The recent decision of Campbell AJA in Penson v Titan National Pty Limited (No. 3)  NSWCA 121 (Penson) handed down on 26 June 2015 is a timely reminder of the entitlement of a party to seek a gross sum costs order as an alternative to the conventional costs assessment process.
In Penson, the successful respondents sought a gross sum costs order against the applicant. In determining the issue, Campbell AJA acknowledged that section 98 of the Civil Procedure Act 2005 (NSW) confers on the court broad discretionary powers in respect of costs, including the ability to make an order in respect of gross sum costs orders.
WHEN ARE GROSS SUM COSTS ORDERS APPROPRIATE
Campbell AJA highlighted, with reference to some historical authorities on the issue, the circumstances in which it would generally be appropriate for a court to make a gross sum costs order. Those circumstances include proceedings where:
- the conduct of the proceedings were lengthy or where the issues in dispute are complex;
- a gross sum costs order is likely to avoid considerable expense, delay and aggravation that would otherwise be incurred in a contested costs assessment;
- a costs assessment may disadvantage a successful party because of the likely inability of the unsuccessful to discharge the costs liability in any event;
- in simple cases where the costs in issue are modest.
THE OUTCOME IN PENSON
In Penson, Campbell AJA ultimately agreed to make a gross sum costs order on the basis that, in his view, doing so was likely to prevent a protracted fight concerning costs. His Honour also noted that the costs in issue were comparatively small, and that there was a realistic risk that the costs assessment procedure could become very protracted and expensive.
In making a gross sum costs order, his Honour noted that the process was not designed to be a meticulous item-by-item examination or assessment of a bill of costs that would occurs in the course of an ordinary assessment. Instead, Campbell AJA adopted a "broad brush" approach, which his Honour explained was intended to arrive at a figure for which the Court could be "confident does justice between the parties".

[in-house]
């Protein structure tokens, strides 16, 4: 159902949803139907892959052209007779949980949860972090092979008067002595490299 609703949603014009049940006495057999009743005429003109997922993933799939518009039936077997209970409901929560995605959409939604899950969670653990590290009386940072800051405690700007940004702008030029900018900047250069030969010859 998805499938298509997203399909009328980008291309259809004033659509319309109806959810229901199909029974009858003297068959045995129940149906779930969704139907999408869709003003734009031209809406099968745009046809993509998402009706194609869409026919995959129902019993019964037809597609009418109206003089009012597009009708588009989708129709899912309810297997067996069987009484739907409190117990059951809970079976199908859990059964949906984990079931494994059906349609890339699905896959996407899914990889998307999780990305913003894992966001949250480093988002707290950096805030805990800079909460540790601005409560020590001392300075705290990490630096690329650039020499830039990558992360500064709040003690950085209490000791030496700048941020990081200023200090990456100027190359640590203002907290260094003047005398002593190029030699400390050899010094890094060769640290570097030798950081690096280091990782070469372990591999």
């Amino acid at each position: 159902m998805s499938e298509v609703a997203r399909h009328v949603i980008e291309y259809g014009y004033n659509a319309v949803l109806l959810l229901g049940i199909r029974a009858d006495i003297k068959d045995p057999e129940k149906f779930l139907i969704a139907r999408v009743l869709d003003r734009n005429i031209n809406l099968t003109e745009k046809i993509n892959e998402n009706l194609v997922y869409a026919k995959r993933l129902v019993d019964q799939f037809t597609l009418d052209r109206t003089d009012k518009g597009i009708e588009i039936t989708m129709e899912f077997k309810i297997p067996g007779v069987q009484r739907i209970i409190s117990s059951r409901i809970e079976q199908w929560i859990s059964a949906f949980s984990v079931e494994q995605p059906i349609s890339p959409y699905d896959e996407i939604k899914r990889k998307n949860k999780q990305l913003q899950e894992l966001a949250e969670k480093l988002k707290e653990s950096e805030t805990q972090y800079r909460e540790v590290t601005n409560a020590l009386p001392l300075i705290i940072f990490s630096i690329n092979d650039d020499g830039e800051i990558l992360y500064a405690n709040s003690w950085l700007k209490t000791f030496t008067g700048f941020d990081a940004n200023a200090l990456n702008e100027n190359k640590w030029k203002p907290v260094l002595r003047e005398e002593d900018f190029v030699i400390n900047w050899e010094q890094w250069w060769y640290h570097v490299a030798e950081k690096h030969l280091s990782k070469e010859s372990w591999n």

The Court in Penson ultimately allowed 70% of the respondents' solicitor/client costs and 100% of their disbursements. In coming to that finding his Honour considered the respondents' memorandum of fees and noted that those fees did not "strike [his Honour] as unreasonable". His Honour also permitted interest on costs pursuant to section 101 of the Civil Procedure Act but, consistent with the "broad brush" approach adopted, ordered that interest would only be paid on and from the date on which the respondents had paid the totality of the memorandum of fees and not on a moving balance, which would ordinarily be the course in an assessment.
CASE IN POINT
The decision in Penson is a welcome reminder to practitioners to consider making an application for gross sum costs orders to avoid the time and costs involved in costs assessment process.
However, practitioners should keep in mind that, typically, a gross sum costs order results in a discount of the costs recoverable. This trend was acknowledged by Campbell AJA in Penson. Ultimately, successful parties should consider whether the circumstances of their case make it appropriate to seek a gross sum costs order and, if it is, whether they are prepared to risk a possible discount of the costs recoverable as a trade-off for avoiding the costs assessment process.
This article was co-written by Andrew Lacey, Principal and Joel Cook, Associate.